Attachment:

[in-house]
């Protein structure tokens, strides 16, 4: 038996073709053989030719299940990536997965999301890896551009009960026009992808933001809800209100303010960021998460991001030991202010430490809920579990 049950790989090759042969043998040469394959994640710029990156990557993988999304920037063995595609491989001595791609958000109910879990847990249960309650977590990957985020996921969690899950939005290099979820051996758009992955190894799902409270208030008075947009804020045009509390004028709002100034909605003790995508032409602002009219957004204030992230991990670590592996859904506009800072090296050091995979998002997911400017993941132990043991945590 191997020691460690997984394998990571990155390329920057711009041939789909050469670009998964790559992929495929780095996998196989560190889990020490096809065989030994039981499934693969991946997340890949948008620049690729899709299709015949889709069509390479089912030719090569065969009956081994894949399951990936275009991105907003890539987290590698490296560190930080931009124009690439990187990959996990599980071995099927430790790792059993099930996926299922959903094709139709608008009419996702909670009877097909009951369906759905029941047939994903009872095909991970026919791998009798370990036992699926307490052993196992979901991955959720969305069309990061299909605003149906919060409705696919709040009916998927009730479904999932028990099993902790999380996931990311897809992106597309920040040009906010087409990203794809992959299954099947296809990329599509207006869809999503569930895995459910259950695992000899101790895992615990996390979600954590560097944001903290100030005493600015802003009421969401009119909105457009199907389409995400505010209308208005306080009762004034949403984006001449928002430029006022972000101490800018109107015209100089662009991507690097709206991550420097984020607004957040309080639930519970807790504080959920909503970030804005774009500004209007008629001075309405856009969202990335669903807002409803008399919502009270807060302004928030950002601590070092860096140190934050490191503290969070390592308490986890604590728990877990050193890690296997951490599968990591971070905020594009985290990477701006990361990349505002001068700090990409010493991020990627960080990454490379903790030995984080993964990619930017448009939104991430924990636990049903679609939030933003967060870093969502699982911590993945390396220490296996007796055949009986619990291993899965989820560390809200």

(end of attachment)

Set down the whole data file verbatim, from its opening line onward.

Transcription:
[in-house]
């Protein structure tokens, strides 16, 4: 038996073709053989030719299940990536997965999301890896551009009960026009992808933001809800209100303010960021998460991001030991202010430490809920579990 049950790989090759042969043998040469394959994640710029990156990557993988999304920037063995595609491989001595791609958000109910879990847990249960309650977590990957985020996921969690899950939005290099979820051996758009992955190894799902409270208030008075947009804020045009509390004028709002100034909605003790995508032409602002009219957004204030992230991990670590592996859904506009800072090296050091995979998002997911400017993941132990043991945590 191997020691460690997984394998990571990155390329920057711009041939789909050469670009998964790559992929495929780095996998196989560190889990020490096809065989030994039981499934693969991946997340890949948008620049690729899709299709015949889709069509390479089912030719090569065969009956081994894949399951990936275009991105907003890539987290590698490296560190930080931009124009690439990187990959996990599980071995099927430790790792059993099930996926299922959903094709139709608008009419996702909670009877097909009951369906759905029941047939994903009872095909991970026919791998009798370990036992699926307490052993196992979901991955959720969305069309990061299909605003149906919060409705696919709040009916998927009730479904999932028990099993902790999380996931990311897809992106597309920040040009906010087409990203794809992959299954099947296809990329599509207006869809999503569930895995459910259950695992000899101790895992615990996390979600954590560097944001903290100030005493600015802003009421969401009119909105457009199907389409995400505010209308208005306080009762004034949403984006001449928002430029006022972000101490800018109107015209100089662009991507690097709206991550420097984020607004957040309080639930519970807790504080959920909503970030804005774009500004209007008629001075309405856009969202990335669903807002409803008399919502009270807060302004928030950002601590070092860096140190934050490191503290969070390592308490986890604590728990877990050193890690296997951490599968990591971070905020594009985290990477701006990361990349505002001068700090990409010493991020990627960080990454490379903790030995984080993964990619930017448009939104991430924990636990049903679609939030933003967060870093969502699982911590993945390396220490296996007796055949009986619990291993899965989820560390809200």